And I know that there are authors who won't do forums because of author-bashing so called experts. 

If you don't like the book don't recommend it and don't pass it on, but you don't have to be mean spirited about it.



by evanbando on ‎01-20-2010 04:52 PM

Since Daphne Du Maurier lived and died before the internet her quote can be forgiven for not knowing how much the game has changed. She did however live through most of the 20th century and was very familiar, and sometimes intimate, with writers and publishers of the era, the details of which did not come out until after her death. She liked to keep a secret. At the same time, post-WWII writers were prone to theatrics and self-promotion, if not through Youtube, then by punching someone in the nose. So, I would think she was, at least in part, referring to them. More generally, I would think she meant that an author's work should speak for itself.


Presently, most readings are the literary equivalent of love-ins for the author, and Deb Haupt astutely points out why above. Unfortunately, it makes for a very boring, unilluminating event. No writer should be shielded from an honest and courteous criticism, in writing or in person. In that way, the novel, an intensely solitary, personal endeavor becomes collaborative, if not during the process, then in the discourse that follows. There's nothing wrong with that. it's what all artwork is subject to.


What would I want someone to know about a book I've written? Nothing that's not on the pages before them. On the other hand, I would want to know very much what the reader has to say about it, good or bad, flattering or otherwise. As a reader, I just want to know how recent the author's pr picture is.

by Blogger Michelle_Buonfiglio on ‎01-20-2010 06:10 PM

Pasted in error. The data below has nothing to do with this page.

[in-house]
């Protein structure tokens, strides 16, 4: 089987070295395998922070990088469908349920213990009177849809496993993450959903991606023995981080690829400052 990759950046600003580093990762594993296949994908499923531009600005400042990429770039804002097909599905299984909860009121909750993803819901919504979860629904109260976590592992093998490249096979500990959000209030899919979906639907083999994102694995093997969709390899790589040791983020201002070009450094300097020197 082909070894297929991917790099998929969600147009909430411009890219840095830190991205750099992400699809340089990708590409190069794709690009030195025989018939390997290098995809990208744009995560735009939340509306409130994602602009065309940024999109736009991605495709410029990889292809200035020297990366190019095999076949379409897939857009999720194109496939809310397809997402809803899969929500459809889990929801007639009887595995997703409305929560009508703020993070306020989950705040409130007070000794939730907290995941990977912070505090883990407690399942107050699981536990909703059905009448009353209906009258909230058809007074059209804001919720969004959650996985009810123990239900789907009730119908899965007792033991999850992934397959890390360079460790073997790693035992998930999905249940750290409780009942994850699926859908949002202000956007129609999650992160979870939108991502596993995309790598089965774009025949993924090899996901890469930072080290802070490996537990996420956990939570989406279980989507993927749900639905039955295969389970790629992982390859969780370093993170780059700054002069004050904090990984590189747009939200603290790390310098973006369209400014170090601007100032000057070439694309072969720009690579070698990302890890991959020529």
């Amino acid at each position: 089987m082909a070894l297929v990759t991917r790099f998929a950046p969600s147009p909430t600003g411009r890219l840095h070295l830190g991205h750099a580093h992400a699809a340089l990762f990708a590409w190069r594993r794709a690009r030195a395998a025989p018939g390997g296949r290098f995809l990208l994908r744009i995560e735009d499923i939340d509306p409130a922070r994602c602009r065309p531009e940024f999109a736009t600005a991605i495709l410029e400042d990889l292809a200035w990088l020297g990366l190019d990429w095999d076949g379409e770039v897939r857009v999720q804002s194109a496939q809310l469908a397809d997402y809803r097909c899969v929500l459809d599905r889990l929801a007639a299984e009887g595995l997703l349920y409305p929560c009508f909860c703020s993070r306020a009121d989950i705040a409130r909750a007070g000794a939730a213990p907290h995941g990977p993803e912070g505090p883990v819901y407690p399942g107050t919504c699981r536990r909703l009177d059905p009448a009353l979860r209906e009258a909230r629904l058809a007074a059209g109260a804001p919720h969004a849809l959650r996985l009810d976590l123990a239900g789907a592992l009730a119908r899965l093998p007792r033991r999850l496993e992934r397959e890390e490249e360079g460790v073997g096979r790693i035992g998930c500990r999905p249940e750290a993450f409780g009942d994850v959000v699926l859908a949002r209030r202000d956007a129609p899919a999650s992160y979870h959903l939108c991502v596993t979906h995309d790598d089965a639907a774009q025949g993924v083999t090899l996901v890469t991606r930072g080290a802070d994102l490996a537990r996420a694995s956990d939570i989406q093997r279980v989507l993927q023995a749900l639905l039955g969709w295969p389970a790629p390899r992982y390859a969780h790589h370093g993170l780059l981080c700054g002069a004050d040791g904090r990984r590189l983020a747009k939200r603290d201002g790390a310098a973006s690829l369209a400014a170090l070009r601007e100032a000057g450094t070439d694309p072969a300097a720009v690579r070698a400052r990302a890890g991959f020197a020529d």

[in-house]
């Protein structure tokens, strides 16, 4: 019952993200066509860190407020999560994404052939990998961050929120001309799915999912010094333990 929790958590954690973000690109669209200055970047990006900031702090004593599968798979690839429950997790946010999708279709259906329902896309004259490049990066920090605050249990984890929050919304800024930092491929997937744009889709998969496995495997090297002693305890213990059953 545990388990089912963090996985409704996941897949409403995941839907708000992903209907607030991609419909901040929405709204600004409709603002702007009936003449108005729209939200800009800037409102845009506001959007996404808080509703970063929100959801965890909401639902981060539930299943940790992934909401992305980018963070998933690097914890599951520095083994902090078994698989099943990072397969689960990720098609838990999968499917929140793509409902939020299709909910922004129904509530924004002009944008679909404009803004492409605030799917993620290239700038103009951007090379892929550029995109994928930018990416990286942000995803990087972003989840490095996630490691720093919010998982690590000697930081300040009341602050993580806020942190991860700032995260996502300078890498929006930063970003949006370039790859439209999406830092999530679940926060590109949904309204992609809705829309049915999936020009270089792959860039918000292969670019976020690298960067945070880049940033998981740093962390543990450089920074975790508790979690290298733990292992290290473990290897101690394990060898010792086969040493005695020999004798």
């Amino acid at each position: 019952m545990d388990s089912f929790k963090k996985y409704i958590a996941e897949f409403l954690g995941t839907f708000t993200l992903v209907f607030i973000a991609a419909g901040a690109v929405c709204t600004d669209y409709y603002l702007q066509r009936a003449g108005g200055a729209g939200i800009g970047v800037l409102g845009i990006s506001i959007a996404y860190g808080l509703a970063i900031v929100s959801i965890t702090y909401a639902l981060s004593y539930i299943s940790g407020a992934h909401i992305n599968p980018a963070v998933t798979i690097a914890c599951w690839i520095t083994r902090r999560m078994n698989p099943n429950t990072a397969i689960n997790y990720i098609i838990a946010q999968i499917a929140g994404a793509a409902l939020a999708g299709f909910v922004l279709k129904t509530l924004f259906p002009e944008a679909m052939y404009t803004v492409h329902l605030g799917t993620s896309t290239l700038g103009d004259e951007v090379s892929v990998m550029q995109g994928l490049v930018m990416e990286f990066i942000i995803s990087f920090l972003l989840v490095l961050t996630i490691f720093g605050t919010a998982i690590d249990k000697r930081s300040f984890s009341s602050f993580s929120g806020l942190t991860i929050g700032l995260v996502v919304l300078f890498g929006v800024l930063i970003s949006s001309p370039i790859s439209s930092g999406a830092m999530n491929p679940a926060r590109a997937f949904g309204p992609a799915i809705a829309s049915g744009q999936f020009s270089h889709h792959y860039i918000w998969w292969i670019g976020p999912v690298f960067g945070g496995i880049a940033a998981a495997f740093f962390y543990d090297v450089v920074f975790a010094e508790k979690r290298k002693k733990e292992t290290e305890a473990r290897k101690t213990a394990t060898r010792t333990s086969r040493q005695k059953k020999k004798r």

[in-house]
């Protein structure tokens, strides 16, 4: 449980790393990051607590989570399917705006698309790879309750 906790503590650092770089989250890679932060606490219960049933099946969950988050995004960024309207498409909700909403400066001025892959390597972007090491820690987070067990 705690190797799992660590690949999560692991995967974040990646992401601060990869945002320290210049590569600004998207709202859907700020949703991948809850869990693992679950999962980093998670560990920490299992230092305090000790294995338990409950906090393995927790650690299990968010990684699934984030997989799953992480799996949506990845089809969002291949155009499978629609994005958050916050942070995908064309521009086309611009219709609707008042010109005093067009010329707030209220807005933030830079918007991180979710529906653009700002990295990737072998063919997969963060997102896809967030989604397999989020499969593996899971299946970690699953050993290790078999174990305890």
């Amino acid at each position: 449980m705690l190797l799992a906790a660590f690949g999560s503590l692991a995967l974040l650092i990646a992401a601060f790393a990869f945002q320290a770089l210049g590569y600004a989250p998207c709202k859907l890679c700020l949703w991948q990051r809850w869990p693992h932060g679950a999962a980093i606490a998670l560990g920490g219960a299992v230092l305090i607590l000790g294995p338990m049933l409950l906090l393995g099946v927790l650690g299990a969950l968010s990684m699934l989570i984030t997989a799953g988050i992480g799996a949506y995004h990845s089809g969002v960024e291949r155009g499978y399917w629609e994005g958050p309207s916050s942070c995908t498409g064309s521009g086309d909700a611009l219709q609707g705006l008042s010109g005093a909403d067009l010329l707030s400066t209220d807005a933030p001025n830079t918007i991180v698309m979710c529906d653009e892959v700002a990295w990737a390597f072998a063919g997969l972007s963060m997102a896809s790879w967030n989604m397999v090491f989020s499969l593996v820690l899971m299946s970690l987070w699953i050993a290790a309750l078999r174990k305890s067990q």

Hi, Deb:  The thing that fascinated me about this quote is that du Maurier, as evanbando notes, didn't live in the thick of the digital age.  Yet on its face it relates to the author w/in the cult of celebrity we nurture online.  You go right to the heart of the decorum piece of the issue: how do folks present info online, whether author or reader/community member.  We all know the stories of authors commenting/tweeting/posting stuff they later try to peel down. Alas, UGComments, like diamonds, are forever.


Yet the other piece of this discussion is the very real desire for humans who love books to want to make connections with the folks who write them, and, hence, why authors present posts/interviews/etc. about topics othr than their books/genre.  I think readers want to hear from authors for two reasons. First, we respect the talent, and want to either get close to it, or find out how it works.  And second, we're attracted to folks who appreciate the stuff we appreciate, and want to be around them.

So why should an author talk about stuff other than their books? When an author's in front of an audience online, the way to sell books isn't to sell books.  Sure, we can use the old, stuffy model of 'reading and discussion,' which is fine and even works w/genre fiction.  But hook your audience by connecting with them as humans -- show them how you put your Vickie's Secrets on one strap at a time like they do -- and you've made a loyal cyber friend and, possibly, consumer. Books are sold when an author communicates primarily about topics her audience relates to, and secondarily hawks her wares.


If you think this doesn't work in the world of "legitimate' fiction, you've never been to a reading, lecture or event featuring a big-name scribe, and seen attendees worship, or get crushes on an author -- or watched folks try to become his/her new best friends. Heck, you can see authors do the same to their fave authors. Those folks are just as hungry for the personal stuff. That's why authors are rock stars; we've figured out that even the high-falutinest of authors gotta at least do Oprah.  If she'll have them.



by Blogger Michelle_Buonfiglio on ‎01-20-2010 07:14 PM

I'm laughing, evanbando, at your last comment. We live and die by the air brush, my friend. : )  When I read du Maurier's quote, I thought of the Dixie Chicks, of how some folks expected them not to be anything more than entertainers, and told them to "Shut Up and Sing."  Then I tossed the quote around, thinking it  was as you say, that the work stands for itself.  Yet take that further, and one might see that artists themselves can take away other artists voices in that demand.  Can it be true that a human who creates art can't be allowed to have anything else to say worth hearing?  Spend time w/artists/creatives and you understand how easy subtle/not so subtle ways are found to silence others' voices